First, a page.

Rescuers have resumed searching for four people still missing after Nepal's deadliest plane crash in 30 years, officials have said.
The ATR 72 aircraft, operated by Yeti Airlines, was carrying 72 people when it crashed in the tourist city of Pokhara minutes before landing in clear weather on Sunday.
Rescuers have so far recovered 68 bodies, with the black box and cockpit voice recorder having been found.
Nepal has declared Monday a day of mourning and has set up a panel to investigate the disaster and suggest measures to avoid such incidents in future.
It was not immediately clear what caused the accident.
The plane, on a scheduled flight from Nepal's capital Kathmandu, was carrying 57 Nepalis, five Indians, four Russians, two South Koreans, and one person each from Argentina, Australia, France and the UK.
A man - who was named as an Irish citizen by the Civil Aviation Authority of Nepal - is British, the Department of Foreign Affairs has confirmed.
Aviation journalist Gerry Byrne told Newstalk Breakfast the plane was just seconds from landing.
"The plane was just about to land, in fact it was probably 30 seconds to a minute away from the runway, when the pilots appear to have lost control and the plane crashed into a ravine not too far from the airport," he said.
"Unlike a lot of airfields in this part of the world, which are basically what one might call bush runways, this was quite a good airport.
"Well-tarmaced, fairly lengthy landing strip, so this was a good airport - although we don't know what kind of equipment it had installed."
Horrifying last moments of an ATR plane crash from Nepal in Pokhara that was bound for Kathmandu. All 72 people on board are dead. pic.twitter.com/4JZIvnThPQ
— Wajahat Kazmi (@KazmiWajahat) January 15, 2023
Mr Byrne said video footage circulating suggests the plane was out of control.
"[It] shows the aircraft obviously out of control," he said.
"Witnesses quoted by Reuters yesterday say the aircraft was rocking from side to side, which is fairly symptomatic of a stall.
"In other words, where the plane is losing lift and the pilots are therefore losing control.
"The video which came to light - a few seconds of the aircraft passing by the balcony of an apartment building - and it is dipping to one side, dipping to the left.
"We haven't seen what way it was dipping prior to it entering this manoeuvre, but the possibility is it was dipping to the right.
"That rocking motion is symptomatic of a stall - it is losing altitude.
"The nose appears to be up a little bit as though the pilot is trying to gain altitude, but the aircraft is still sinking.
"What has caused this is a big question.
"It could have been icing, it could have been tailwinds when the pilot was expecting headwinds... it could have been the aircraft was wrongly configured.
"The pilots may not have extended the flaps, for example, which extend the wing and allow it to keep aloft despite going more slowly as it approaches for landing."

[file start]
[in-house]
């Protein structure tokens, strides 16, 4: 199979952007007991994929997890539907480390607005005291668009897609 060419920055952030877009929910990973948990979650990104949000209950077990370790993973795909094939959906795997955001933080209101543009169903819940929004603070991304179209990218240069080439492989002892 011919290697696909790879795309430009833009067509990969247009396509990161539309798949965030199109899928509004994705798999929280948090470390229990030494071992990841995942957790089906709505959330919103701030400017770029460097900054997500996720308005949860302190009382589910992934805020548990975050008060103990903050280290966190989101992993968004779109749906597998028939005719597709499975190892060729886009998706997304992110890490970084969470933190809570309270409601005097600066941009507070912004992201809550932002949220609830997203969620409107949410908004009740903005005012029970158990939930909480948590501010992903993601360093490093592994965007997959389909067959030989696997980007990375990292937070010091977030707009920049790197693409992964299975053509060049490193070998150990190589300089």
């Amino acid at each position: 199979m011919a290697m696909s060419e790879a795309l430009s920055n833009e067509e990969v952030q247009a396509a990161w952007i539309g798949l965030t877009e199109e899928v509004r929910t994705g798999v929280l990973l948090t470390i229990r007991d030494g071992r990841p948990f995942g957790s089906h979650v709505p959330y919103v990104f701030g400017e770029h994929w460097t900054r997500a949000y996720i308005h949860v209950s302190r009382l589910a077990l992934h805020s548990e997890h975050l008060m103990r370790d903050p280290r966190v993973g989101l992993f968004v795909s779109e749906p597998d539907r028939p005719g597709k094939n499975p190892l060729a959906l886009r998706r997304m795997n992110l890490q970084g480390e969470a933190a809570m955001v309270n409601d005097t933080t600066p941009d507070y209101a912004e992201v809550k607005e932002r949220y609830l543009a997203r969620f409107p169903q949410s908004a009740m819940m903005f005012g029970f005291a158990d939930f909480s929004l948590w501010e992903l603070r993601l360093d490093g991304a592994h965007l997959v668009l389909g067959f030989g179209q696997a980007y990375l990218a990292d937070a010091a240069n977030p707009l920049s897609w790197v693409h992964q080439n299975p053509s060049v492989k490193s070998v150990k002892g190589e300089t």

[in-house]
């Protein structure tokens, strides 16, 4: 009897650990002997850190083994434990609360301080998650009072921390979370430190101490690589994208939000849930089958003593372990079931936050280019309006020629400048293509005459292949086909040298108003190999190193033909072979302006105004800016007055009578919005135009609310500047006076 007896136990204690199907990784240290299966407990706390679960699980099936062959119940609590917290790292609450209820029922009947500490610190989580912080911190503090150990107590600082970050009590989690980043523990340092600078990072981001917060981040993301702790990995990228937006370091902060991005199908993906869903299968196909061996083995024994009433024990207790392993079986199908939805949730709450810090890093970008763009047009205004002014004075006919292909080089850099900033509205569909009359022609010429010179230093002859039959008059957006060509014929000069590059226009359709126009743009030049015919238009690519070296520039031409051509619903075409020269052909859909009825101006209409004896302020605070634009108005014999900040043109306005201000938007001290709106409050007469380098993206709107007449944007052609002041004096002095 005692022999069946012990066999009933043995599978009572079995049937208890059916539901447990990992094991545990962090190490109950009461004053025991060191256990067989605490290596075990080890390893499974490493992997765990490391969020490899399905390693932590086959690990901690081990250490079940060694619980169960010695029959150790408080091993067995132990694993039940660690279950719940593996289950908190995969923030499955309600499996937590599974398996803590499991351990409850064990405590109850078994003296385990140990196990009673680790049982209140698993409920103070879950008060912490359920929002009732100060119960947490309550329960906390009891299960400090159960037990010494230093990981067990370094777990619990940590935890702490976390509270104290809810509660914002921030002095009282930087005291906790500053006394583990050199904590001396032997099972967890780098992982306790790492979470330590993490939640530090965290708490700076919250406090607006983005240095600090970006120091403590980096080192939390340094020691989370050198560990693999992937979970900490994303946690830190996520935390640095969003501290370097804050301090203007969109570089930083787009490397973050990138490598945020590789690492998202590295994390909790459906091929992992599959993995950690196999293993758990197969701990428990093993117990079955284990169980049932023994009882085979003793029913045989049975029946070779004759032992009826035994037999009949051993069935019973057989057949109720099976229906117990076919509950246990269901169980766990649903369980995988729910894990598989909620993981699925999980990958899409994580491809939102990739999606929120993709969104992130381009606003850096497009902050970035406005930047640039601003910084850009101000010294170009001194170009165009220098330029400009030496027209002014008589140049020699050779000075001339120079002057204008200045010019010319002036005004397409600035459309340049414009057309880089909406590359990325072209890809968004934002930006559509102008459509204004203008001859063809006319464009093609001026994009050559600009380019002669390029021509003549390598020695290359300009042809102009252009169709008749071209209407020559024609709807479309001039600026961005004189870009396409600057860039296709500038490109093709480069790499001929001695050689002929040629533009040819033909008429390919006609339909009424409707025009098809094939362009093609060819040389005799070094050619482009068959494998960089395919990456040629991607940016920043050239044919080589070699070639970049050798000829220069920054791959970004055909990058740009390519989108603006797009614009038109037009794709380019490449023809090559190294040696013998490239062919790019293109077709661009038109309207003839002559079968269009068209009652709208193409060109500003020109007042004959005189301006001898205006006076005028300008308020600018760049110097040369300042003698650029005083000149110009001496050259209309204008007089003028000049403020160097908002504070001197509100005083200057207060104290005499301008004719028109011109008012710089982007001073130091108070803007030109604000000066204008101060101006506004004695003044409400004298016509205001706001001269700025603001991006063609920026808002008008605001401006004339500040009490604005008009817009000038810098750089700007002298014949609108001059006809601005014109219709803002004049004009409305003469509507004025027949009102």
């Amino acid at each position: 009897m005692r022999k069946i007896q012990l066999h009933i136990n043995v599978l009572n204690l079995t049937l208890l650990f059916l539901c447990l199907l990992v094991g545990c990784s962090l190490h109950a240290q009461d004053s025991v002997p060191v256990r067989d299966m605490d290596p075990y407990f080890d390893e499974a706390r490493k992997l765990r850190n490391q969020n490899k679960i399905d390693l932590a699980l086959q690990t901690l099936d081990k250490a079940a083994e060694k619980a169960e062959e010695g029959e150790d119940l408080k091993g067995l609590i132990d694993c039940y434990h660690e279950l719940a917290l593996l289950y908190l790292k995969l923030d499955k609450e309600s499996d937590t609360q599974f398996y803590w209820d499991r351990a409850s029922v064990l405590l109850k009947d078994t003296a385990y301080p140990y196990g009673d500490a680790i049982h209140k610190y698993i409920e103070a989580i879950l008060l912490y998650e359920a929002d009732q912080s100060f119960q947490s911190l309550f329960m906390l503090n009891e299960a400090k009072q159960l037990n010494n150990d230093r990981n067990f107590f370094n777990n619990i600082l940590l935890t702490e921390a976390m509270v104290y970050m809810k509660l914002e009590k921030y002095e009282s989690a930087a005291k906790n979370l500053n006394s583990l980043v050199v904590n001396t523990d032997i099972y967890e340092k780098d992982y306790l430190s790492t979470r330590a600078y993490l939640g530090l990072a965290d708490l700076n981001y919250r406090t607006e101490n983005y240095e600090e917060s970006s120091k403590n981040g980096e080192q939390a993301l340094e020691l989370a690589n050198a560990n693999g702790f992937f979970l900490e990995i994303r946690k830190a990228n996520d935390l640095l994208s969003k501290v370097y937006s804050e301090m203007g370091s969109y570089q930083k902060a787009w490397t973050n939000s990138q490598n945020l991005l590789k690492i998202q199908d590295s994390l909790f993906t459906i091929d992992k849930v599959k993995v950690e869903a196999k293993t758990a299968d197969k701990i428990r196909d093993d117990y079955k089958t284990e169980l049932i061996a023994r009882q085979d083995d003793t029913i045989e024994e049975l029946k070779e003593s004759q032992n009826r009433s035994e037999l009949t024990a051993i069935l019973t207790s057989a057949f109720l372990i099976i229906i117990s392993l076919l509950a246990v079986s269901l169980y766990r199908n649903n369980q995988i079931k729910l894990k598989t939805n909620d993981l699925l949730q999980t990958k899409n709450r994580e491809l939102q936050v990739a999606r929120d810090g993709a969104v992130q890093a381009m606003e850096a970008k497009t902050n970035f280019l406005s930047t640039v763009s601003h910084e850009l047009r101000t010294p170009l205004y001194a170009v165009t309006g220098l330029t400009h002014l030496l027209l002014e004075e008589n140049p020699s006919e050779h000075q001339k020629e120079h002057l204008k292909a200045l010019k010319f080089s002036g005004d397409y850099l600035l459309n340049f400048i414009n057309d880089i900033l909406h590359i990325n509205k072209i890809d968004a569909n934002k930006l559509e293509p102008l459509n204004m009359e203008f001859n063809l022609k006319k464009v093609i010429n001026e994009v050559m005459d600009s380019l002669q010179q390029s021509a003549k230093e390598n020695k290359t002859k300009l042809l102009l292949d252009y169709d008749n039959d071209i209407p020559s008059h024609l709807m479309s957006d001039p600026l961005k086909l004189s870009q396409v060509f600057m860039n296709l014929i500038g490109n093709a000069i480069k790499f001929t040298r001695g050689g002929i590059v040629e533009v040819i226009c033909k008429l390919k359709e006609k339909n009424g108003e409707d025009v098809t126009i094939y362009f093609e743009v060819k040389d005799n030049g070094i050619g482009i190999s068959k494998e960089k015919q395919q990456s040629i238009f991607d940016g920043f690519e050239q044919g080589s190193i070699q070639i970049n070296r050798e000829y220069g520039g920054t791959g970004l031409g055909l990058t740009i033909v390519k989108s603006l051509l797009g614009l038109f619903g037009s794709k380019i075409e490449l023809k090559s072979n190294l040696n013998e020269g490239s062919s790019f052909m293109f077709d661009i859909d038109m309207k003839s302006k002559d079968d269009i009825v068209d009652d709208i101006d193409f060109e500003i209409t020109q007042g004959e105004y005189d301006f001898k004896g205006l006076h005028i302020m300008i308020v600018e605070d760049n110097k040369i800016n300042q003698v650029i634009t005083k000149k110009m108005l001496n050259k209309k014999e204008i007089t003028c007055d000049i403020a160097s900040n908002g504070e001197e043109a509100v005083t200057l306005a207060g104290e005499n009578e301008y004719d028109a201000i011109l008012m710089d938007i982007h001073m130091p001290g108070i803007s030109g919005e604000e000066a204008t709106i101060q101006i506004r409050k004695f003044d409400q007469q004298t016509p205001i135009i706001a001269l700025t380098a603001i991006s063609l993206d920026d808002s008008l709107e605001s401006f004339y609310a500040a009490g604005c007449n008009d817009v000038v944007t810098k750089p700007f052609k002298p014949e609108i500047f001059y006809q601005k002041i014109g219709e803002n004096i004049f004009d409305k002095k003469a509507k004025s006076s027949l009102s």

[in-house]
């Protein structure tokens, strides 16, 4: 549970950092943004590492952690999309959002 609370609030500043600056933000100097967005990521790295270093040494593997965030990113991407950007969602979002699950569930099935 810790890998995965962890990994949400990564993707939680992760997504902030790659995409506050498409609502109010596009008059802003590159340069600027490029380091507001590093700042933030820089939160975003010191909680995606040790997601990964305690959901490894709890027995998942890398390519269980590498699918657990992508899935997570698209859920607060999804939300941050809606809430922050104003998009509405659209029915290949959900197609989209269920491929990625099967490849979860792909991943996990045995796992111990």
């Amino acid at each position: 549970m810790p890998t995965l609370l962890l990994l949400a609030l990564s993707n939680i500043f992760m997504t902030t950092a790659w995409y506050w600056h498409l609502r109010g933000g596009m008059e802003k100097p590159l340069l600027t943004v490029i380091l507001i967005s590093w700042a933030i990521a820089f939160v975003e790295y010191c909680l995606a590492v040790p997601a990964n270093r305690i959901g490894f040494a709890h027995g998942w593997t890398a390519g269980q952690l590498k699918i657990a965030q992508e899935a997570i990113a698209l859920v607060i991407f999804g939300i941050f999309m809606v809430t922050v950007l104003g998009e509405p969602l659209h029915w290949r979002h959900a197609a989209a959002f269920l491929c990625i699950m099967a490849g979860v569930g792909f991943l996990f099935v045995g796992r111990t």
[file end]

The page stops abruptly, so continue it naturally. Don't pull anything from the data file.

'Do not appear to be survivors'
He said the plane broke in two when it crashed.
"There had unfortunately been a fire after the aircraft crashed," he said.
"The aircraft broke in two and one large piece of the aircraft fell over a small cliff into a river.
"It's a pretty nasty scene... there do not appear to be any survivors".
Nepal has a bad history when it comes to air disasters.
"It is one of the worst countries in the world, per head of population, for air crashes," Mr Byrne explained.
"There have been many, many air crashes - mostly of small aircraft.
"It had been barred from flying into the EU, the European Union had banned any Nepalese airline from flying into Europe, primarily because of the safety record," he added.
At the crash site near the Seti River, nearly two kilometres from Pokhara International Airport, rescuers sprayed fire hoses and heaved ropes down to another smouldering part of the wreck below.
The country's aviation authority said the plane last made contact with the airport from near Seti Gorge at 10.50am local time.
Nepal's Prime Minister Pushpa Kamal Dahal, who went to the airport after the crash, has set up a panel to investigate the accident.
"The incident was tragic. The full force of the Nepali army, police has been deployed for rescue," he said.
The type of plane involved has been used by several airlines around the world for short regional flights.
Introduced in the late 1980s by a French and Italian partnership, the model has been involved in several fatal accidents over the years.
In 2018, an ATR 72 operated by Iran's Aseman Airlines crashed in a foggy, mountainous region, killing all 65 on board.
ATR identified the plane involved in Sunday's crash as an ATR 72-500 in a tweet.
According to plane tracking data from flightradar24.com, the aircraft was 15-years-old.
It was previously flown by India's Kingfisher Airlines and Thailand's Nok Air before Yeti took it over in 2019, according to records on Airfleets.net.
Yeti Airlines has a fleet of six ATR72-500 planes, company spokesman Sudarshan Bartaula said.
Sunday's crash was Nepal's deadliest since 1992, when all 167 people on board a Pakistan International Airlines plane were killed when it ploughed into a hill as it tried to land in Kathmandu.
Nearly 350 people have died since 2000 in plane or helicopter crashes in Nepal - home to eight of the world's 14 highest mountains, including Everest.
Additional reporting: IRN